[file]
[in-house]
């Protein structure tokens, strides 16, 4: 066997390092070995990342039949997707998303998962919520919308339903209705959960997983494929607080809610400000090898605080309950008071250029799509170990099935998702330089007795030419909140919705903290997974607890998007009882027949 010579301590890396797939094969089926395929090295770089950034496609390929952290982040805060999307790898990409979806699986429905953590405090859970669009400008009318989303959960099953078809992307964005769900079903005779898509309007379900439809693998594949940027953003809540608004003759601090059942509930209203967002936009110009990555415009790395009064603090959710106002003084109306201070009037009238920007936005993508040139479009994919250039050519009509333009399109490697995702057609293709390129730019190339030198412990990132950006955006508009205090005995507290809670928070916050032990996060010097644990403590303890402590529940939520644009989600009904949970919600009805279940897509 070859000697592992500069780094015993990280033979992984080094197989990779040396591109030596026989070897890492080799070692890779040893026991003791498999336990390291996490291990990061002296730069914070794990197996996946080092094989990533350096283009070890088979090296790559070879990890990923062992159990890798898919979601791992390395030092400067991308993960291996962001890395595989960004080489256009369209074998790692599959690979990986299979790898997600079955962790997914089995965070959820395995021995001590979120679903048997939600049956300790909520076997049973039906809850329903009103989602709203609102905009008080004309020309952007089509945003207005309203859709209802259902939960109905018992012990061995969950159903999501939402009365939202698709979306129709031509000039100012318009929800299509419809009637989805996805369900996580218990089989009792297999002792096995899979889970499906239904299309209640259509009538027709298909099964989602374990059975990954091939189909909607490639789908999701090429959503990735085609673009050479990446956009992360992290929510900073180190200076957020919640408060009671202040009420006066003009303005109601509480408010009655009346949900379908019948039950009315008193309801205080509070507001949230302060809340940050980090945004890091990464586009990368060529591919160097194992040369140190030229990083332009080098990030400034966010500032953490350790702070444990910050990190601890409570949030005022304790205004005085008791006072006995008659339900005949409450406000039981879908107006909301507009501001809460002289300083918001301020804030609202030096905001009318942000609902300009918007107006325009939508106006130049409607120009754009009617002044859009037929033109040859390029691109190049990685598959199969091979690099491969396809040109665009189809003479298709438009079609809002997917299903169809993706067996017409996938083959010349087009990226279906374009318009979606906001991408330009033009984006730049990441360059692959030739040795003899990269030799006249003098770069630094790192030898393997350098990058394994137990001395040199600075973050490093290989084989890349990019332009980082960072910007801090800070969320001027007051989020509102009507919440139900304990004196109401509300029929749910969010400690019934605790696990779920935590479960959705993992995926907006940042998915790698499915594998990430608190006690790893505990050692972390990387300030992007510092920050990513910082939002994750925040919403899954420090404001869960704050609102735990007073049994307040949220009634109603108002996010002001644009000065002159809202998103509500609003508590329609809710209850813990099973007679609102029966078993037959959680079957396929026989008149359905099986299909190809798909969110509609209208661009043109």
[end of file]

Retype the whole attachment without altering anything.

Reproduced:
[in-house]
């Protein structure tokens, strides 16, 4: 066997390092070995990342039949997707998303998962919520919308339903209705959960997983494929607080809610400000090898605080309950008071250029799509170990099935998702330089007795030419909140919705903290997974607890998007009882027949 010579301590890396797939094969089926395929090295770089950034496609390929952290982040805060999307790898990409979806699986429905953590405090859970669009400008009318989303959960099953078809992307964005769900079903005779898509309007379900439809693998594949940027953003809540608004003759601090059942509930209203967002936009110009990555415009790395009064603090959710106002003084109306201070009037009238920007936005993508040139479009994919250039050519009509333009399109490697995702057609293709390129730019190339030198412990990132950006955006508009205090005995507290809670928070916050032990996060010097644990403590303890402590529940939520644009989600009904949970919600009805279940897509 070859000697592992500069780094015993990280033979992984080094197989990779040396591109030596026989070897890492080799070692890779040893026991003791498999336990390291996490291990990061002296730069914070794990197996996946080092094989990533350096283009070890088979090296790559070879990890990923062992159990890798898919979601791992390395030092400067991308993960291996962001890395595989960004080489256009369209074998790692599959690979990986299979790898997600079955962790997914089995965070959820395995021995001590979120679903048997939600049956300790909520076997049973039906809850329903009103989602709203609102905009008080004309020309952007089509945003207005309203859709209802259902939960109905018992012990061995969950159903999501939402009365939202698709979306129709031509000039100012318009929800299509419809009637989805996805369900996580218990089989009792297999002792096995899979889970499906239904299309209640259509009538027709298909099964989602374990059975990954091939189909909607490639789908999701090429959503990735085609673009050479990446956009992360992290929510900073180190200076957020919640408060009671202040009420006066003009303005109601509480408010009655009346949900379908019948039950009315008193309801205080509070507001949230302060809340940050980090945004890091990464586009990368060529591919160097194992040369140190030229990083332009080098990030400034966010500032953490350790702070444990910050990190601890409570949030005022304790205004005085008791006072006995008659339900005949409450406000039981879908107006909301507009501001809460002289300083918001301020804030609202030096905001009318942000609902300009918007107006325009939508106006130049409607120009754009009617002044859009037929033109040859390029691109190049990685598959199969091979690099491969396809040109665009189809003479298709438009079609809002997917299903169809993706067996017409996938083959010349087009990226279906374009318009979606906001991408330009033009984006730049990441360059692959030739040795003899990269030799006249003098770069630094790192030898393997350098990058394994137990001395040199600075973050490093290989084989890349990019332009980082960072910007801090800070969320001027007051989020509102009507919440139900304990004196109401509300029929749910969010400690019934605790696990779920935590479960959705993992995926907006940042998915790698499915594998990430608190006690790893505990050692972390990387300030992007510092920050990513910082939002994750925040919403899954420090404001869960704050609102735990007073049994307040949220009634109603108002996010002001644009000065002159809202998103509500609003508590329609809710209850813990099973007679609102029966078993037959959680079957396929026989008149359905099986299909190809798909969110509609209208661009043109």